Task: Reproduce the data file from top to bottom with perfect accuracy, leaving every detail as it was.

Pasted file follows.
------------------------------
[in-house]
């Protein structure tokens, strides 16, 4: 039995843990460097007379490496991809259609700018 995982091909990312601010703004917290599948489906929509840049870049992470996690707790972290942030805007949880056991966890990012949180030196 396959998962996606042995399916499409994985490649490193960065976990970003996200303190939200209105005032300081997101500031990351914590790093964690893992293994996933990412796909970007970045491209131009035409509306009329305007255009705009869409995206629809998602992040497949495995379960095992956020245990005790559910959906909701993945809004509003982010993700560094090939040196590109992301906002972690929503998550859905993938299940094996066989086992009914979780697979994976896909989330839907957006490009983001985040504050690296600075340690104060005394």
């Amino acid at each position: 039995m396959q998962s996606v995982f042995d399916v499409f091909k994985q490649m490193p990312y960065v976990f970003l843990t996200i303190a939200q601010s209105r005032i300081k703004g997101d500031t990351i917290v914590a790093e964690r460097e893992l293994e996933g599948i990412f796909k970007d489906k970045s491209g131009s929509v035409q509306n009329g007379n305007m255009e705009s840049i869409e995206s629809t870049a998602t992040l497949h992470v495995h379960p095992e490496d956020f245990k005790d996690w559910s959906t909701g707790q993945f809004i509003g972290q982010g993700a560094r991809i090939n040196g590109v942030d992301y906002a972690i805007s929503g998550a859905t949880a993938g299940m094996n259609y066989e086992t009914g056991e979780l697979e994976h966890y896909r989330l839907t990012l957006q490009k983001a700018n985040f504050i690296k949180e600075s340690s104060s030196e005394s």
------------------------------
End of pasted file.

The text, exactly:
[in-house]
């Protein structure tokens, strides 16, 4: 039995843990460097007379490496991809259609700018 995982091909990312601010703004917290599948489906929509840049870049992470996690707790972290942030805007949880056991966890990012949180030196 396959998962996606042995399916499409994985490649490193960065976990970003996200303190939200209105005032300081997101500031990351914590790093964690893992293994996933990412796909970007970045491209131009035409509306009329305007255009705009869409995206629809998602992040497949495995379960095992956020245990005790559910959906909701993945809004509003982010993700560094090939040196590109992301906002972690929503998550859905993938299940094996066989086992009914979780697979994976896909989330839907957006490009983001985040504050690296600075340690104060005394």
């Amino acid at each position: 039995m396959q998962s996606v995982f042995d399916v499409f091909k994985q490649m490193p990312y960065v976990f970003l843990t996200i303190a939200q601010s209105r005032i300081k703004g997101d500031t990351i917290v914590a790093e964690r460097e893992l293994e996933g599948i990412f796909k970007d489906k970045s491209g131009s929509v035409q509306n009329g007379n305007m255009e705009s840049i869409e995206s629809t870049a998602t992040l497949h992470v495995h379960p095992e490496d956020f245990k005790d996690w559910s959906t909701g707790q993945f809004i509003g972290q982010g993700a560094r991809i090939n040196g590109v942030d992301y906002a972690i805007s929503g998550a859905t949880a993938g299940m094996n259609y066989e086992t009914g056991e979780l697979e994976h966890y896909r989330l839907t990012l957006q490009k983001a700018n985040f504050i690296k949180e600075s340690s104060s030196e005394s």